Not Your Father’s American Wine

Since 2011, America has become the dominating force in the world wine market. That was the year Americans finally surpassed the Italians and French in total wine consumption. With so many wine drinkers packing her shores, the U.S. has become the national barometer for market trends and predictions. So far, a preference for imported wine has benefited international markets, especially those in Italy, but the younger generation is showing an ever-increasing interest in American wines, though not the usual suspects.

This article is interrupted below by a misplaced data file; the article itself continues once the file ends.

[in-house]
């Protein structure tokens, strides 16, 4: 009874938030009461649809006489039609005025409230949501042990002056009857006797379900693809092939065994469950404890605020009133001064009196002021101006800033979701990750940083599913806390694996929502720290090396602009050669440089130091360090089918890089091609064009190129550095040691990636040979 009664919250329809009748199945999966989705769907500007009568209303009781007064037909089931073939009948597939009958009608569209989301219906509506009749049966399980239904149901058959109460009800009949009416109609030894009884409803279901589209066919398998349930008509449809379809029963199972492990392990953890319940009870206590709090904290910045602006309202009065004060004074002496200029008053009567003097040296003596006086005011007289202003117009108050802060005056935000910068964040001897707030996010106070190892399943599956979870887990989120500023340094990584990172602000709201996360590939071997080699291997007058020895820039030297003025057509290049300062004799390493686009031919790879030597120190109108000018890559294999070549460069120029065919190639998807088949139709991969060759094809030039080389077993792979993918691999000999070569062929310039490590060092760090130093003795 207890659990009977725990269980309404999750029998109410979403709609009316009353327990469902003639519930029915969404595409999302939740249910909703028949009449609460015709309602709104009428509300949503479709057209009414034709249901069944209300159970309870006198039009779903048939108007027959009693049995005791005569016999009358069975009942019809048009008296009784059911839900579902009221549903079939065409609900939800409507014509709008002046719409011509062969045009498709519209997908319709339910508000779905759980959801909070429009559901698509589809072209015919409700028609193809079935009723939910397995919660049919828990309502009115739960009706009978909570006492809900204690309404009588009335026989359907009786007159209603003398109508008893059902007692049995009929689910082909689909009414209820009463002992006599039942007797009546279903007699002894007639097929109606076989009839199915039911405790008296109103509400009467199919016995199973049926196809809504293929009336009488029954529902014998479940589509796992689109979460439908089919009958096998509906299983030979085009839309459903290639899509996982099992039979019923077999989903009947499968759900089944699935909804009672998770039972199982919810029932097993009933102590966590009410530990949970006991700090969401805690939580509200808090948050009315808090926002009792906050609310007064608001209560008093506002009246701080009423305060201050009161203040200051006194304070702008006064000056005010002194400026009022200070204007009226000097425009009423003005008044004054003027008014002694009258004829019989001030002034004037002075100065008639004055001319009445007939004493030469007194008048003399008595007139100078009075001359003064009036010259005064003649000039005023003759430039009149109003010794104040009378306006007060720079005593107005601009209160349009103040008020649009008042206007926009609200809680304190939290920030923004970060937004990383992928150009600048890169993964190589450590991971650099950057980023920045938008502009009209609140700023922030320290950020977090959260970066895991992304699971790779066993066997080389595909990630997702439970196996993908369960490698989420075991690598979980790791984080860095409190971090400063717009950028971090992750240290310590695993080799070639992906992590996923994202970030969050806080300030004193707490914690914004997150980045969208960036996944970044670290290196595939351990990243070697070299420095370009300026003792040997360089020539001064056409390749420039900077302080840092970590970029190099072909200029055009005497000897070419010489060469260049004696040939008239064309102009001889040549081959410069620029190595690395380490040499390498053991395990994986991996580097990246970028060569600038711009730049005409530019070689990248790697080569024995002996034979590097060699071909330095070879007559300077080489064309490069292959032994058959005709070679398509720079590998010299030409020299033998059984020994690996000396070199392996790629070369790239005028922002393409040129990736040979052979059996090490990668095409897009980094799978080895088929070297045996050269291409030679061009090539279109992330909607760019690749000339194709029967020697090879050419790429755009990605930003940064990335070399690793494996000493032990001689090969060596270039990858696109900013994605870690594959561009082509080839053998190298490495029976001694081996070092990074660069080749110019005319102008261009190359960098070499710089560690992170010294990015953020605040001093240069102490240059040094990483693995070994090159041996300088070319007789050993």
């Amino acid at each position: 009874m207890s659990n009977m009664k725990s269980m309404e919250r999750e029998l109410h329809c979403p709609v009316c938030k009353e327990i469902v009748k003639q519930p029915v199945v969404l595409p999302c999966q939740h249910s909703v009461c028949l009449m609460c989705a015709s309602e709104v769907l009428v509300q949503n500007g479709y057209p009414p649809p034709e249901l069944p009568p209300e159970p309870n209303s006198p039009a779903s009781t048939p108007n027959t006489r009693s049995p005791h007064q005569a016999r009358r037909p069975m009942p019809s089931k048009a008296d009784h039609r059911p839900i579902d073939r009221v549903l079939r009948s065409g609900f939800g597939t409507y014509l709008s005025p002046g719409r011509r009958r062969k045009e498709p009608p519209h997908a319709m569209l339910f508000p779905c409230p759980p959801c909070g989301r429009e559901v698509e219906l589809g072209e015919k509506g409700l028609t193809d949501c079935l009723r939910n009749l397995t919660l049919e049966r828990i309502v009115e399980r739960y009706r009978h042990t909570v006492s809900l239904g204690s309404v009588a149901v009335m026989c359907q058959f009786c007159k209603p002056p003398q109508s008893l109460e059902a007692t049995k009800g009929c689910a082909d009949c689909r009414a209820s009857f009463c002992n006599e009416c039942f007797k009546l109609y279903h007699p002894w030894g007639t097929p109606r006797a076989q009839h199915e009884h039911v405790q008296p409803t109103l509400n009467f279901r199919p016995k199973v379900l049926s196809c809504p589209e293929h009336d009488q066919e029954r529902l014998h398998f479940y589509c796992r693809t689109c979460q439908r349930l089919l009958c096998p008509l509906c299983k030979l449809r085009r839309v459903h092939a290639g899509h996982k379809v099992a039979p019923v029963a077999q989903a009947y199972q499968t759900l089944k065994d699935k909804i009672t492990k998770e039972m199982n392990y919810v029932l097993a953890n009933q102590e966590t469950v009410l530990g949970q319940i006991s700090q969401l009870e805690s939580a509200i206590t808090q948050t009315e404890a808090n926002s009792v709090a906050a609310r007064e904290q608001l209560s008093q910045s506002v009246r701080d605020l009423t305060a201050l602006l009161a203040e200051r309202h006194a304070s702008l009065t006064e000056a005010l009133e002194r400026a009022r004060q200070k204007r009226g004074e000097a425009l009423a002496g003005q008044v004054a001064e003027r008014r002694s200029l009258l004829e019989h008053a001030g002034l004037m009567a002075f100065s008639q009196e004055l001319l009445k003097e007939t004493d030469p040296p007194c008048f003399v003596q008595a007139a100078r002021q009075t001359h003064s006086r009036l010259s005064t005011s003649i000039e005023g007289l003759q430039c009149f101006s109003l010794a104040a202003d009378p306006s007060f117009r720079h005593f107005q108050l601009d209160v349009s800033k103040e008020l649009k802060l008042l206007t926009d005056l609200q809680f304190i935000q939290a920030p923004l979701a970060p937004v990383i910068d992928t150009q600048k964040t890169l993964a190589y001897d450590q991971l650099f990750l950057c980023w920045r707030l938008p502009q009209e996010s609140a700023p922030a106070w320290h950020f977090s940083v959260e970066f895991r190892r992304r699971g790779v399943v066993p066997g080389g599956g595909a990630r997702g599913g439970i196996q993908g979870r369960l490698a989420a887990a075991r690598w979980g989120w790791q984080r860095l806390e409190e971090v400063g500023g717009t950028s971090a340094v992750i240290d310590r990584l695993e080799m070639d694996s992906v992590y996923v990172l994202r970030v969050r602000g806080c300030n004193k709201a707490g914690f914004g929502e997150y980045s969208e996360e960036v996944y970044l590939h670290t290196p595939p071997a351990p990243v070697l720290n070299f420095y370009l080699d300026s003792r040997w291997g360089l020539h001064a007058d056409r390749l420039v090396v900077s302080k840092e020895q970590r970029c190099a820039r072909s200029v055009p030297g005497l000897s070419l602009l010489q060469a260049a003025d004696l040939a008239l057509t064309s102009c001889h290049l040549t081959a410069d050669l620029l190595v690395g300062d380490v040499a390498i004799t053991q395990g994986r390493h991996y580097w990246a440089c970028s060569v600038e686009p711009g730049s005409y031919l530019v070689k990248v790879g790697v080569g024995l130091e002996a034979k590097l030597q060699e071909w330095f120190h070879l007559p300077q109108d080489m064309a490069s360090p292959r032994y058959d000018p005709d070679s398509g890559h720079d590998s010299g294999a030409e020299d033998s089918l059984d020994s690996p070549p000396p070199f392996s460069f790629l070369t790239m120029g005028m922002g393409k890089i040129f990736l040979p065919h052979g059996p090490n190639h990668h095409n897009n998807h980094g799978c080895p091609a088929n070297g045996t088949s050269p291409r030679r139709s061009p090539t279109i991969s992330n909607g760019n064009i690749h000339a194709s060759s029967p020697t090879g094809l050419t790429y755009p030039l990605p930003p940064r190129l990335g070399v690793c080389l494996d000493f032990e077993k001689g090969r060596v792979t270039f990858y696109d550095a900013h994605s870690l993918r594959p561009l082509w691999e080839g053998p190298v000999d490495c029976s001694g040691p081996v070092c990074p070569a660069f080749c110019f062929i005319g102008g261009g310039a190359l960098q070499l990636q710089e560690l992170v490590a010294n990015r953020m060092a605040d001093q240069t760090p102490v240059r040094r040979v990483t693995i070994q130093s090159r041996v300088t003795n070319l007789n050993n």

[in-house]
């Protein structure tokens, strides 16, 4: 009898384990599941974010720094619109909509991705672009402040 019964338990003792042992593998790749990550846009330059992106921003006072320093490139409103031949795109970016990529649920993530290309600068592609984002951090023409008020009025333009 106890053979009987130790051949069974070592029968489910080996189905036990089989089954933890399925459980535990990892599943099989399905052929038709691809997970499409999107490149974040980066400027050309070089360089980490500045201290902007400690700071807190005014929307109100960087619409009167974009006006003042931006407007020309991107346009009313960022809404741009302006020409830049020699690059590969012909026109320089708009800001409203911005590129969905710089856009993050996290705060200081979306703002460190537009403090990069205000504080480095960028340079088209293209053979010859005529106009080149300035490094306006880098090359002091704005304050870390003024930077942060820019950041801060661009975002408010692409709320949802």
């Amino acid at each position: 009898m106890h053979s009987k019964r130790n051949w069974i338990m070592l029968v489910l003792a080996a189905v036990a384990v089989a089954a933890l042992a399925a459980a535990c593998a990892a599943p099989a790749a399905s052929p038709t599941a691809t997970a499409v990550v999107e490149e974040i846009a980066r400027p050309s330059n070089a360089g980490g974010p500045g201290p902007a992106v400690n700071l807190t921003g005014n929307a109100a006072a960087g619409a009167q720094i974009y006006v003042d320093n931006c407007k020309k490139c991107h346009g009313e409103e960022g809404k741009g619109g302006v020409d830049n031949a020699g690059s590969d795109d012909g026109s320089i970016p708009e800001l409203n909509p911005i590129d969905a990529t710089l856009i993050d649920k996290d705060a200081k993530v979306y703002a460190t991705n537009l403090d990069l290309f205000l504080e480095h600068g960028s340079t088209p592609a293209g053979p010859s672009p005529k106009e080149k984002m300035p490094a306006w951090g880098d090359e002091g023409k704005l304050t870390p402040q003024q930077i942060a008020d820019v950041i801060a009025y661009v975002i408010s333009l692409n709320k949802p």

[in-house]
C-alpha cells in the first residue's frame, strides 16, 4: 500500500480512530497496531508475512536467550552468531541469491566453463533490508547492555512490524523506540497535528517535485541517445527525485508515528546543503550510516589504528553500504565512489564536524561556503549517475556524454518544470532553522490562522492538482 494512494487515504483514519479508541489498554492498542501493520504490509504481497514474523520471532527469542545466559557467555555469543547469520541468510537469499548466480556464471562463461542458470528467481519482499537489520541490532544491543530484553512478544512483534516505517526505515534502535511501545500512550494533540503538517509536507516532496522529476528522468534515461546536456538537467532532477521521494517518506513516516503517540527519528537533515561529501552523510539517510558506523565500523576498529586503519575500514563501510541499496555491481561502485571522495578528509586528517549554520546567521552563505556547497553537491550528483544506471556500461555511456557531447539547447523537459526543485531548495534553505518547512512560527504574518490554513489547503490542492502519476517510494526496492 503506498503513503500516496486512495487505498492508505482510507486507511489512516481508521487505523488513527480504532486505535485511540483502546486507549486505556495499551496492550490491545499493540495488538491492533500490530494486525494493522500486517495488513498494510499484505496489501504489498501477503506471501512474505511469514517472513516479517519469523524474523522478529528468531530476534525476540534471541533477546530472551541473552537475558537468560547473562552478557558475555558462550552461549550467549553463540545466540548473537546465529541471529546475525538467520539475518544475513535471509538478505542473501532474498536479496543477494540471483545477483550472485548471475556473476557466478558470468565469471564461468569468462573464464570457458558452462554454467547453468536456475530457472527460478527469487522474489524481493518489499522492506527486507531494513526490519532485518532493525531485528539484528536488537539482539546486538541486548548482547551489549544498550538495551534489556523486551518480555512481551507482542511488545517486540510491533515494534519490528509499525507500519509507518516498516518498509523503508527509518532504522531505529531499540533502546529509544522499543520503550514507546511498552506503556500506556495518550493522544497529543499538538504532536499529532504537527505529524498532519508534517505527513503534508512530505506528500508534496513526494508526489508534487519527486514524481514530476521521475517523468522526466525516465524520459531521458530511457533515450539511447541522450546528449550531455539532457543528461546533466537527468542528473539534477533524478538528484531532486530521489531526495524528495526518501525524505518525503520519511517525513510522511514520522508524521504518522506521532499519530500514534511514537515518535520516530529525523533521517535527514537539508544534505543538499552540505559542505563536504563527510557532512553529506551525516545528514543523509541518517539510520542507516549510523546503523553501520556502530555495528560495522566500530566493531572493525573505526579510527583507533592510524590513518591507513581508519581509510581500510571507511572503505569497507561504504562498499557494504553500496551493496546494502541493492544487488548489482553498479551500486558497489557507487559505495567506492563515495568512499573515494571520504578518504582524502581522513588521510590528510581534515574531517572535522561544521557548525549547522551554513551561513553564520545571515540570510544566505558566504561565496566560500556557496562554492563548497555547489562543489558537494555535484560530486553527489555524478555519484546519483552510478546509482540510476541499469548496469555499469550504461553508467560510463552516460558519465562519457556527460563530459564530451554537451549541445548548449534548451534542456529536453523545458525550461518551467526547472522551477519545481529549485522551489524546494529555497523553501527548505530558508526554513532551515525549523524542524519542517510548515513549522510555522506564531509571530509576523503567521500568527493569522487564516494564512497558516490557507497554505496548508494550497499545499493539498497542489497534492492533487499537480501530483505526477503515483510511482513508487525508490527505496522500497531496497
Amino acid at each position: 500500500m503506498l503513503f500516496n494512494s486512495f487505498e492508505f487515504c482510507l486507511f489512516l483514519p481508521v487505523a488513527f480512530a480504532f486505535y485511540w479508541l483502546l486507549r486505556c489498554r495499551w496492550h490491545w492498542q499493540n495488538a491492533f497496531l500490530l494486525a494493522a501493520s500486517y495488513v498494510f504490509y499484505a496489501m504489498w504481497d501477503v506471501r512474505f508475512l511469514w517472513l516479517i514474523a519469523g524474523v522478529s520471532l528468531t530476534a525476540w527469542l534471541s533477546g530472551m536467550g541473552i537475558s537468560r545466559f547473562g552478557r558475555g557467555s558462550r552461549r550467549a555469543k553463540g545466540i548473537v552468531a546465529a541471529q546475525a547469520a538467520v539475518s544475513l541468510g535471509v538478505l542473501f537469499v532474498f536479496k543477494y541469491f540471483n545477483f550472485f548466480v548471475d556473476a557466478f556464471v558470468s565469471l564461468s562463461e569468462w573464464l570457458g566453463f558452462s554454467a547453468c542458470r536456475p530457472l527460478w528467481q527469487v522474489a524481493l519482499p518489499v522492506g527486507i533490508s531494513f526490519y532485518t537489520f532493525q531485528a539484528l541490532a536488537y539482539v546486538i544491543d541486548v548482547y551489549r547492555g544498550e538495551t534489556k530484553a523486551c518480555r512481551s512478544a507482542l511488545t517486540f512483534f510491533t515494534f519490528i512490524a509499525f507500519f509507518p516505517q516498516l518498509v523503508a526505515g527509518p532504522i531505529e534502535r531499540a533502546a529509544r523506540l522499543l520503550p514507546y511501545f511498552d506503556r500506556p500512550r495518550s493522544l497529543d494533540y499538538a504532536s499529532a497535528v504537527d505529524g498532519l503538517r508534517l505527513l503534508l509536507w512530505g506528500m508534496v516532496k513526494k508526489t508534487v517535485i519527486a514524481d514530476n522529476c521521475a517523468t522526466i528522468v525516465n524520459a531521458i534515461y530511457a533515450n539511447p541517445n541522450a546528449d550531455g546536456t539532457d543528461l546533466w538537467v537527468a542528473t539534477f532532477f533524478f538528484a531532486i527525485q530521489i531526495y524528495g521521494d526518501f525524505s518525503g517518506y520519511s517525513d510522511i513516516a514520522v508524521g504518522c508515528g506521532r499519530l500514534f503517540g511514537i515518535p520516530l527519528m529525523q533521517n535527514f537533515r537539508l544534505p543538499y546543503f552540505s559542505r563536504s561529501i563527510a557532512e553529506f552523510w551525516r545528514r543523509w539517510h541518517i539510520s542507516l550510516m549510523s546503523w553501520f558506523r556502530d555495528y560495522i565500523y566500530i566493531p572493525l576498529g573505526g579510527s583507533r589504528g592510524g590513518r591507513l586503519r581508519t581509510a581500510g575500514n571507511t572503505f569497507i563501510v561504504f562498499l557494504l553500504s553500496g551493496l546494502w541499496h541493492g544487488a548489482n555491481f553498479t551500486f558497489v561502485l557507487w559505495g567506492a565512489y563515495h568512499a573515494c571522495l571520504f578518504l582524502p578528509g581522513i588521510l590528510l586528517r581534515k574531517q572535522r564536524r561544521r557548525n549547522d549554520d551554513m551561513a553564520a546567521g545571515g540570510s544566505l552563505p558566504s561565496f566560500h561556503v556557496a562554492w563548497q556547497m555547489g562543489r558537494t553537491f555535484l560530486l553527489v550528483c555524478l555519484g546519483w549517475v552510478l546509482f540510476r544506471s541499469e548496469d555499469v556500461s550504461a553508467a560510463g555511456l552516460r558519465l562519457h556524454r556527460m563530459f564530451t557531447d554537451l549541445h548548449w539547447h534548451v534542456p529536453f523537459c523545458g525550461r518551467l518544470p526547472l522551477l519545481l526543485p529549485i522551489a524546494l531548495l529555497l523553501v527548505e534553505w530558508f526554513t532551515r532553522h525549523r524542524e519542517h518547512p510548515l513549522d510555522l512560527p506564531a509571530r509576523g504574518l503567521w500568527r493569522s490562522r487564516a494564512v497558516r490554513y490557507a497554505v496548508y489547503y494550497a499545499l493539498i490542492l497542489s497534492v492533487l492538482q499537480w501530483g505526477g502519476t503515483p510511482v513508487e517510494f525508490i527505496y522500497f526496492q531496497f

Of the almost 7,500 U.S. wineries, over 3,500 of those are located in California. However, the wine-soaked regions of Napa Valley and Sonoma are quickly falling out of favor the new Millennial wine drinkers. An article in Wine Spectator indicates Millennials have much less of an interest in California wines than the Baby Boomers, and are therefore much more inclined to try out wines from emerging U.S. regions in states like Virginia, Texas, Michigan and Missouri.

But is this preference enough to sustain a change in market practices? The number of restaurants coming out with all-American wine lists may be a sign of the times. The success of restaurants with American-only wine selections, such as Buttermilk Channel in NYC and Beatrix in Chicago, may signal a change in the wind for the future of wine production and consumption in the U.S.

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